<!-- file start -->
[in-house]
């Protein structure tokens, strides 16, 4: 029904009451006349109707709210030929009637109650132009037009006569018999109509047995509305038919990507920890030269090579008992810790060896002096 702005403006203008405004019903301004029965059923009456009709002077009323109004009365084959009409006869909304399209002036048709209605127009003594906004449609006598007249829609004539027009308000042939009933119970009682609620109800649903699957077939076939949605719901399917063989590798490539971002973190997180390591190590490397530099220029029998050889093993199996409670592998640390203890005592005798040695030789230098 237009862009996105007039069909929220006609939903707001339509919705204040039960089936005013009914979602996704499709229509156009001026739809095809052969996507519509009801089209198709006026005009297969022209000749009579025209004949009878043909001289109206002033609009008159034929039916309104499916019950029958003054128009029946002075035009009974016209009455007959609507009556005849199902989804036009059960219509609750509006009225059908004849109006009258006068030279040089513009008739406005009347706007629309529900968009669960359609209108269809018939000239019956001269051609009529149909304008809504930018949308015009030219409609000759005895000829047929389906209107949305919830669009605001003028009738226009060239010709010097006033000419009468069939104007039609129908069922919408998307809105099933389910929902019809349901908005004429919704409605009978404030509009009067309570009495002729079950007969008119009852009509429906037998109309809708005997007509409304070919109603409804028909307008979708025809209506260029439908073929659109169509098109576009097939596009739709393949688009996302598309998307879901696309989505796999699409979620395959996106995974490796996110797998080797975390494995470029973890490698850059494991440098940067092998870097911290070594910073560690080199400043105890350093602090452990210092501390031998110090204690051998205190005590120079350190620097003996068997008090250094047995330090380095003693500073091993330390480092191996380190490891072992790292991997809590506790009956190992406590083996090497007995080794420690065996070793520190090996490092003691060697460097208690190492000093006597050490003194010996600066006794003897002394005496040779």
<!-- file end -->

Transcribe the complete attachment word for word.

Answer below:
[in-house]
């Protein structure tokens, strides 16, 4: 029904009451006349109707709210030929009637109650132009037009006569018999109509047995509305038919990507920890030269090579008992810790060896002096 702005403006203008405004019903301004029965059923009456009709002077009323109004009365084959009409006869909304399209002036048709209605127009003594906004449609006598007249829609004539027009308000042939009933119970009682609620109800649903699957077939076939949605719901399917063989590798490539971002973190997180390591190590490397530099220029029998050889093993199996409670592998640390203890005592005798040695030789230098 237009862009996105007039069909929220006609939903707001339509919705204040039960089936005013009914979602996704499709229509156009001026739809095809052969996507519509009801089209198709006026005009297969022209000749009579025209004949009878043909001289109206002033609009008159034929039916309104499916019950029958003054128009029946002075035009009974016209009455007959609507009556005849199902989804036009059960219509609750509006009225059908004849109006009258006068030279040089513009008739406005009347706007629309529900968009669960359609209108269809018939000239019956001269051609009529149909304008809504930018949308015009030219409609000759005895000829047929389906209107949305919830669009605001003028009738226009060239010709010097006033000419009468069939104007039609129908069922919408998307809105099933389910929902019809349901908005004429919704409605009978404030509009009067309570009495002729079950007969008119009852009509429906037998109309809708005997007509409304070919109603409804028909307008979708025809209506260029439908073929659109169509098109576009097939596009739709393949688009996302598309998307879901696309989505796999699409979620395959996106995974490796996110797998080797975390494995470029973890490698850059494991440098940067092998870097911290070594910073560690080199400043105890350093602090452990210092501390031998110090204690051998205190005590120079350190620097003996068997008090250094047995330090380095003693500073091993330390480092191996380190490891072992790292991997809590506790009956190992406590083996090497007995080794420690065996070793520190090996490092003691060697460097208690190492000093006597050490003194010996600066006794003897002394005496040779």